Thought leaders, influencers and the professional cadres were largely eliminated during the KR period, true. But a complete dismantling of the Khmer social infrastructure is reinforced by this large-scale avoidance of the topic. It is a rift, chasm, disconnect that winds and rends through the entire fabric of Khmer society.
Frayed social networks
For thousands of years Buddhism has been the pillar of social cohesion– a vanguard of Khmer culture and moral authority in matters of social and even political affairs. But the abbots’ and monks’ relevance has deteriorated, largely from decimation of the top ranks of the Buddhist order. This left a fragmented social system and a void, at a time it is most needed.
We’re witnessing the extinction of many art forms, from music to fine arts, with little local advocacy. Such cultural expressions usually boom after conflict periods; it is part of a society’s healing process to document memories. But the arts are unsupported, even from the royal family, many of whom including the King are gifted artists. This point is very telling by itself. The royal family does not reside in-country, and the King is (was?) a dance professor in France who spends little of his life here. What better way to convey the message to your people that Khmer culture is sub-par than to abandon the very channels for social expression.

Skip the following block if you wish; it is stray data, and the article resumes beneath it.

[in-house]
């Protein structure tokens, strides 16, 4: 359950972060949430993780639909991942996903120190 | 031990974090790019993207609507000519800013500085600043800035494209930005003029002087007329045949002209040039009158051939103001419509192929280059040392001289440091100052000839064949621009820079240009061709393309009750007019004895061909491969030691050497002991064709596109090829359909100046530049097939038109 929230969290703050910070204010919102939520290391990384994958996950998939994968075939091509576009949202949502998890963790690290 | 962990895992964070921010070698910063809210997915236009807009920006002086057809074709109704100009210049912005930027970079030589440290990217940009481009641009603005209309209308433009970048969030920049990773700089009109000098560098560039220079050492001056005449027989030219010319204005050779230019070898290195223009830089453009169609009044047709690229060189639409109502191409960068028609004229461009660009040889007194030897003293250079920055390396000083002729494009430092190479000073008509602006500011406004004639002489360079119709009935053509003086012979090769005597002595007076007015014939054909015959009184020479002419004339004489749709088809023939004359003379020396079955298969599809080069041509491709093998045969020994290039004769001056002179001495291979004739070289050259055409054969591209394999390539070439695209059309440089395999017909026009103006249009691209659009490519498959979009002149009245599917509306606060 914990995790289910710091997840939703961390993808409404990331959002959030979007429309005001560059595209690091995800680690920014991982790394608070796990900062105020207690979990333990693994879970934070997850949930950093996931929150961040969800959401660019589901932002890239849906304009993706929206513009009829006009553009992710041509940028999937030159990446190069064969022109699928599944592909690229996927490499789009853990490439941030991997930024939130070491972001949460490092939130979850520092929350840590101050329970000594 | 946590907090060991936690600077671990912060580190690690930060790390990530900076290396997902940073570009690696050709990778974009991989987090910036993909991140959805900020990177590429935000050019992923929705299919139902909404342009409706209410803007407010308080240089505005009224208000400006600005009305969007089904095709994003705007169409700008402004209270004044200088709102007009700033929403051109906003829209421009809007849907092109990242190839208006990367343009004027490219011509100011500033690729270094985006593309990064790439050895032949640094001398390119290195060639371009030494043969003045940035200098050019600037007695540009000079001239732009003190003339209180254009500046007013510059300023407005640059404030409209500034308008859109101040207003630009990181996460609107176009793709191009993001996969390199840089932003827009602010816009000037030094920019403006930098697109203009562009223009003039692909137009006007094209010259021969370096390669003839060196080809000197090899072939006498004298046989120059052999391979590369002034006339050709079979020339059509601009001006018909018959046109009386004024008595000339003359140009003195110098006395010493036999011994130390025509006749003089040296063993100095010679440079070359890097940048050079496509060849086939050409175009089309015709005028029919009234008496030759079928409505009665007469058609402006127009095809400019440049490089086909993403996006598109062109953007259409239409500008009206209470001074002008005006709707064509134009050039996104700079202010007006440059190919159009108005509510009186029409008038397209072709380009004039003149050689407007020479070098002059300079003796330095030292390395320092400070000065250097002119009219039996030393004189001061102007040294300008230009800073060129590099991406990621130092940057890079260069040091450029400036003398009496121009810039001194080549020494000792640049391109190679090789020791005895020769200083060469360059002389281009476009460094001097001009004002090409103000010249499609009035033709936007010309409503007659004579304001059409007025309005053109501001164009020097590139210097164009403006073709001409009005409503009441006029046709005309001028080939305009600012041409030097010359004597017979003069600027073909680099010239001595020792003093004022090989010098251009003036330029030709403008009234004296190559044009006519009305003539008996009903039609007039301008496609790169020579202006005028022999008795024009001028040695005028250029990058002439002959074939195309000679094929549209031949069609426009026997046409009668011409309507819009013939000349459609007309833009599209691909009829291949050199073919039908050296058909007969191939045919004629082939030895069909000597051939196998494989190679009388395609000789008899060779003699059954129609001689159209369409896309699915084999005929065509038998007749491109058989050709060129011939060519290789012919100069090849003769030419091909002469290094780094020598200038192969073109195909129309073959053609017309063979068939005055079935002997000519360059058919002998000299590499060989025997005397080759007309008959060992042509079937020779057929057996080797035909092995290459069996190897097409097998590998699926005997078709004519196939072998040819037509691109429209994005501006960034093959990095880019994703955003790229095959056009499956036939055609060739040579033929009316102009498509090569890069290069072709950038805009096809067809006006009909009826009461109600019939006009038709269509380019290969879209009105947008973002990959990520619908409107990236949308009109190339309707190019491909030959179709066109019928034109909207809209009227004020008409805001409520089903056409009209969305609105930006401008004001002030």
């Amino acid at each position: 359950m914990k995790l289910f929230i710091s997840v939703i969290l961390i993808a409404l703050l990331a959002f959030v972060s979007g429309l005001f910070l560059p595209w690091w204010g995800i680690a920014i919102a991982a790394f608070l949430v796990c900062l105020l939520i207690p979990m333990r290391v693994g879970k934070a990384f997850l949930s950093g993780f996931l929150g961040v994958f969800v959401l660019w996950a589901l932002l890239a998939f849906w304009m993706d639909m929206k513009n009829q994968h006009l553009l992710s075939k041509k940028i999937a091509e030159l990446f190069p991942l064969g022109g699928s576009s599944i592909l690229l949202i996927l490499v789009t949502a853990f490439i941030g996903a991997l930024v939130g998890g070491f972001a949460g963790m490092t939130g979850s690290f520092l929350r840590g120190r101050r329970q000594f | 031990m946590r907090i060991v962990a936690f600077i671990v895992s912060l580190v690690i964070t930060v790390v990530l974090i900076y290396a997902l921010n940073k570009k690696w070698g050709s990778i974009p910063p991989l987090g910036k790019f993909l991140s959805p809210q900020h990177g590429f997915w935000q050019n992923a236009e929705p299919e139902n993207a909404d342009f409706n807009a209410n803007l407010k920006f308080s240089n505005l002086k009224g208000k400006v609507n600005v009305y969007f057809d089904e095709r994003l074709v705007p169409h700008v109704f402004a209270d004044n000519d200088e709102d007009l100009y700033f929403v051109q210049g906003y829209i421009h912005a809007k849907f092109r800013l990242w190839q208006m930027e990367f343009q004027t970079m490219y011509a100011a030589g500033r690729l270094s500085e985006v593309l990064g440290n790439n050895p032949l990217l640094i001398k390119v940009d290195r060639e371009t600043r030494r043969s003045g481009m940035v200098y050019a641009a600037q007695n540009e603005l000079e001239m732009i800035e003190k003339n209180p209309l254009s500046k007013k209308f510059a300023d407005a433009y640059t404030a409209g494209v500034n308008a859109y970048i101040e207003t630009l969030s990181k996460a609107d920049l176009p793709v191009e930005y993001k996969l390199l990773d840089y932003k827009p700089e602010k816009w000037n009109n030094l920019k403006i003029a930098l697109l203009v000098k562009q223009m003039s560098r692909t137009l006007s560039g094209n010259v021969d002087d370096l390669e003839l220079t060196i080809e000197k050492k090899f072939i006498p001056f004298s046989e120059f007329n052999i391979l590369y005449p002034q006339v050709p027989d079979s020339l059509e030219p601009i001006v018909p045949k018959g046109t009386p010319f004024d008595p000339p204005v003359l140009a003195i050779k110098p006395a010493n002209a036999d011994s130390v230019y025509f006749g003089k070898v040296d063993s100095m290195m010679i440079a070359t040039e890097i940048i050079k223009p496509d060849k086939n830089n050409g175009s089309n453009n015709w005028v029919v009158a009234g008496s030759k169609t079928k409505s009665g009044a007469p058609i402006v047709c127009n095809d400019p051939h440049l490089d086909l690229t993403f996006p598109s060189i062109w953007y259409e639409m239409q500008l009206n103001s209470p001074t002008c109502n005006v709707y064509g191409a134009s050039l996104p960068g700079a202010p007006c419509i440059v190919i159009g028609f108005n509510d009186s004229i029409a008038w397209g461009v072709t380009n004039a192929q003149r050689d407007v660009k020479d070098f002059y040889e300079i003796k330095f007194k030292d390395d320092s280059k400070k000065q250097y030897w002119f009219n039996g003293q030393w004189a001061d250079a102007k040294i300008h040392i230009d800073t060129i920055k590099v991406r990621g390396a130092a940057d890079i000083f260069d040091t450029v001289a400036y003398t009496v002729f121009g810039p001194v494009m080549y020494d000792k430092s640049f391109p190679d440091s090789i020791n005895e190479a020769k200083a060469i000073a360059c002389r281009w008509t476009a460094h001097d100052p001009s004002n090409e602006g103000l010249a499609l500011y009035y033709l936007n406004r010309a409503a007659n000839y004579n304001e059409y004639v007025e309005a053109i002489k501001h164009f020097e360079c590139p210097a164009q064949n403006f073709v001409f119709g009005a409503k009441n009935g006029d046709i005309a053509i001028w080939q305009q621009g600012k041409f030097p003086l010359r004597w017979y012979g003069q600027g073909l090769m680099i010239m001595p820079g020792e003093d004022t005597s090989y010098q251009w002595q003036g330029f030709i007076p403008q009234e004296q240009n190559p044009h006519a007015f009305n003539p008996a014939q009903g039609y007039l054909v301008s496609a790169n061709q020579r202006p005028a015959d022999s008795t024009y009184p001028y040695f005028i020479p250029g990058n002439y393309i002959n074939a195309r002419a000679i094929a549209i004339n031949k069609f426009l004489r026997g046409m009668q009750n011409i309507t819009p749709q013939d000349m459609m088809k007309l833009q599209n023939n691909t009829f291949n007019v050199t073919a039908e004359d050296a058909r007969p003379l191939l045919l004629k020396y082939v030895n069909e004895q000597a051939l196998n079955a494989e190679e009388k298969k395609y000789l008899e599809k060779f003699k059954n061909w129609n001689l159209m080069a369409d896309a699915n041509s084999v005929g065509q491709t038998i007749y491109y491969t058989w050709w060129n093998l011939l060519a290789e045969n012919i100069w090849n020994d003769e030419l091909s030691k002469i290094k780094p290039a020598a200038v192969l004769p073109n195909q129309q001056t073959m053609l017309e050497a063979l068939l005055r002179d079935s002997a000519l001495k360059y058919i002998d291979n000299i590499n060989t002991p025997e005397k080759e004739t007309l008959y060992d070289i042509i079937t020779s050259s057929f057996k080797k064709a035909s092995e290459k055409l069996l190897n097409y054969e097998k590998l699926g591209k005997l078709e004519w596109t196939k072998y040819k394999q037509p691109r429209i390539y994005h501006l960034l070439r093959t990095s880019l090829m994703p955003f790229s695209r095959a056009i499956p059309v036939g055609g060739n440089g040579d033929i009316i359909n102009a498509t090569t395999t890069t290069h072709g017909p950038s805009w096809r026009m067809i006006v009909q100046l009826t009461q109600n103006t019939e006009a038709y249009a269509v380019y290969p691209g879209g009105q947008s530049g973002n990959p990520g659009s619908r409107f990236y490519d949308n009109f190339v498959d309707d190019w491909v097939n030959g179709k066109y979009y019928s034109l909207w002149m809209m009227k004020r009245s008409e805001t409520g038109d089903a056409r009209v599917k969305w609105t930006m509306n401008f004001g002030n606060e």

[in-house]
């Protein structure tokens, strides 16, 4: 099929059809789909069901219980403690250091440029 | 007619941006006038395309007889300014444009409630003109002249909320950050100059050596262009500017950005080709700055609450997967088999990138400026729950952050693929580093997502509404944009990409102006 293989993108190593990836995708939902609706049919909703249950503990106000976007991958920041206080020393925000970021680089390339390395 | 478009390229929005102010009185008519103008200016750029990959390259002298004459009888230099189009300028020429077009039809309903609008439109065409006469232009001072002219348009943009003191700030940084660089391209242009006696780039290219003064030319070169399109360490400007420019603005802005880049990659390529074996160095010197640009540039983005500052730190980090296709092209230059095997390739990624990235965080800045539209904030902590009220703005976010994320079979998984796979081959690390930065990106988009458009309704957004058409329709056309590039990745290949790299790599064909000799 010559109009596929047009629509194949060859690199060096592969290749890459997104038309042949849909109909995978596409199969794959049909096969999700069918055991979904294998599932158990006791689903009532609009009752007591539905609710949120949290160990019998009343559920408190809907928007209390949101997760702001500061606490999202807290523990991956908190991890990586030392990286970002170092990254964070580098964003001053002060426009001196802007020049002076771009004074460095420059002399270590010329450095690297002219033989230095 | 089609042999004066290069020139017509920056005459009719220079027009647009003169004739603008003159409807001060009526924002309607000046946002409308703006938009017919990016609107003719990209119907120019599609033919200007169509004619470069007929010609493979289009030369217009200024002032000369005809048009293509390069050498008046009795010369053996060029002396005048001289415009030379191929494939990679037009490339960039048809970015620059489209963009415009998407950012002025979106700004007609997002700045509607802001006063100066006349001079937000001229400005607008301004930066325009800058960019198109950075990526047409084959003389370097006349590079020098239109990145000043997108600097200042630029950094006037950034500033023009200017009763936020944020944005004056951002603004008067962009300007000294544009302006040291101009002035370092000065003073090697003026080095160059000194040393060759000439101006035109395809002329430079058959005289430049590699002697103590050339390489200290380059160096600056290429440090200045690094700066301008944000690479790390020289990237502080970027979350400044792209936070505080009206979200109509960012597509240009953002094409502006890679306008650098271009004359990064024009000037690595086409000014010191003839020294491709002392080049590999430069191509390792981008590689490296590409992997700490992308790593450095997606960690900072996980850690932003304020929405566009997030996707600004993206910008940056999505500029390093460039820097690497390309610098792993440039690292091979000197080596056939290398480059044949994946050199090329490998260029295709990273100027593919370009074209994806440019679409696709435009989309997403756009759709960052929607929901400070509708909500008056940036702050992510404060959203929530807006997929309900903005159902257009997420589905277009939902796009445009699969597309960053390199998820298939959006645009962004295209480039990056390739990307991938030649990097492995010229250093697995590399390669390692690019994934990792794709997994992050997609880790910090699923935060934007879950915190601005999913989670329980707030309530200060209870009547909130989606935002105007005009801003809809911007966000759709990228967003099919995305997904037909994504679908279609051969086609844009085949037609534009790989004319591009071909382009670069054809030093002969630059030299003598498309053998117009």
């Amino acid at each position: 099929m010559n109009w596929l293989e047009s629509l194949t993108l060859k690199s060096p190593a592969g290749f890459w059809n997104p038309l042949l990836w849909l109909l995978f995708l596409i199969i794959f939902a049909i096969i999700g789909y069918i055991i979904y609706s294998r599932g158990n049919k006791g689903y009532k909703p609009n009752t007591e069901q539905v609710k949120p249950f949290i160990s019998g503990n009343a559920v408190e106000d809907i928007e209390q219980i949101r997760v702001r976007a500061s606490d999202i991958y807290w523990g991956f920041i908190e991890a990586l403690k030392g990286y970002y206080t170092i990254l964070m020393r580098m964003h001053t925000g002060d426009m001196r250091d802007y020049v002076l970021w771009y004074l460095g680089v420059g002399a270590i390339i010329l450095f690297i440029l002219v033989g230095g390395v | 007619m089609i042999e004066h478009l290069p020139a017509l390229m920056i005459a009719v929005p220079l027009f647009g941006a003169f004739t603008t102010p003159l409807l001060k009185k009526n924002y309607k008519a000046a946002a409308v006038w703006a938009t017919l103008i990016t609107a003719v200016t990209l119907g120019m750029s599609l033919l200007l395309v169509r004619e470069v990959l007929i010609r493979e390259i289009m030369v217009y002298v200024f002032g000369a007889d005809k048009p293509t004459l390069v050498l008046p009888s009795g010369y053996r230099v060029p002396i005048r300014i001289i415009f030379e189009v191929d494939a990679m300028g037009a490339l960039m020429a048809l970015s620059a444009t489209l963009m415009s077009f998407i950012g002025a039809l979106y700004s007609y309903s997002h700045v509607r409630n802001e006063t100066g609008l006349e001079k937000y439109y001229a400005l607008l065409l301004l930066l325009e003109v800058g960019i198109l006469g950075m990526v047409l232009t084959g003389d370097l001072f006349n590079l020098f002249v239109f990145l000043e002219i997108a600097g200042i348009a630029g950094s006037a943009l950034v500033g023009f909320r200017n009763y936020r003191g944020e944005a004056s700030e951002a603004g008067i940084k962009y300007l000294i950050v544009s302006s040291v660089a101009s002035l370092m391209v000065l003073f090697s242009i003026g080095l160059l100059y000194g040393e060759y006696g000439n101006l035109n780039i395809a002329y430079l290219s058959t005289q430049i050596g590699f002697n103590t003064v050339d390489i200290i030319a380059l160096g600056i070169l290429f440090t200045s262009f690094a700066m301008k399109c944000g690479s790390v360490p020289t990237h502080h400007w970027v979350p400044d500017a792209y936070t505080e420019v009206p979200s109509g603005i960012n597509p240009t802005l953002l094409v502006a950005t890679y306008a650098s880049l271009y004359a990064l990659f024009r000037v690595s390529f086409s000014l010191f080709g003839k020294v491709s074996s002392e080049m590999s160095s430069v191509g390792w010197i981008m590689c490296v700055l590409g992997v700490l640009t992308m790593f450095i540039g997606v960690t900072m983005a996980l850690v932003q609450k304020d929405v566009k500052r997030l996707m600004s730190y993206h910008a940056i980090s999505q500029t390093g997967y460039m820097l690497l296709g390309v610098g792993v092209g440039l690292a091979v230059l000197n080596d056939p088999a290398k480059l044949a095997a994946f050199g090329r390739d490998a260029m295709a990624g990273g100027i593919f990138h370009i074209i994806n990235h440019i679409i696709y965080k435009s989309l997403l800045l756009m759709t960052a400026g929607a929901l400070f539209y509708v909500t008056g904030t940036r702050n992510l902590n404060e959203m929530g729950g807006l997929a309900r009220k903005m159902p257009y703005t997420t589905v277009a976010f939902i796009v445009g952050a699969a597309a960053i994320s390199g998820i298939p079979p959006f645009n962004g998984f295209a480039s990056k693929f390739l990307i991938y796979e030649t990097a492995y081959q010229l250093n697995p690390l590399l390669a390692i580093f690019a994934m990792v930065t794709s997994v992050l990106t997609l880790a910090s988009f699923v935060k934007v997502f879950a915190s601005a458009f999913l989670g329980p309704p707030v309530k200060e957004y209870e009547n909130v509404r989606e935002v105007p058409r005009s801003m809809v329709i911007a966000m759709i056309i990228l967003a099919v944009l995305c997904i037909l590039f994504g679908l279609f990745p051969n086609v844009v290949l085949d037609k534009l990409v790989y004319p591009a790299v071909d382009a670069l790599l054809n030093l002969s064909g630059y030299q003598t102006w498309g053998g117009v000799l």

My colleague’s father was a renowned painter prior to the Khmer Rouge period, and his works hang in the National Museum in Phnom Penh. Thoroughly impressed, K requested an interview. Her response? His art is so old, why would he be interested in it when she can introduce him to more exciting contemporary artists instead. She was sure to add that good artists have had training in the West or from Westerners– her father “only” knew Angkorian style.
These are just a few instances of the absence of pride among Khmer for anything Cambodian.
Foreigners’ role in advocating Khmer culture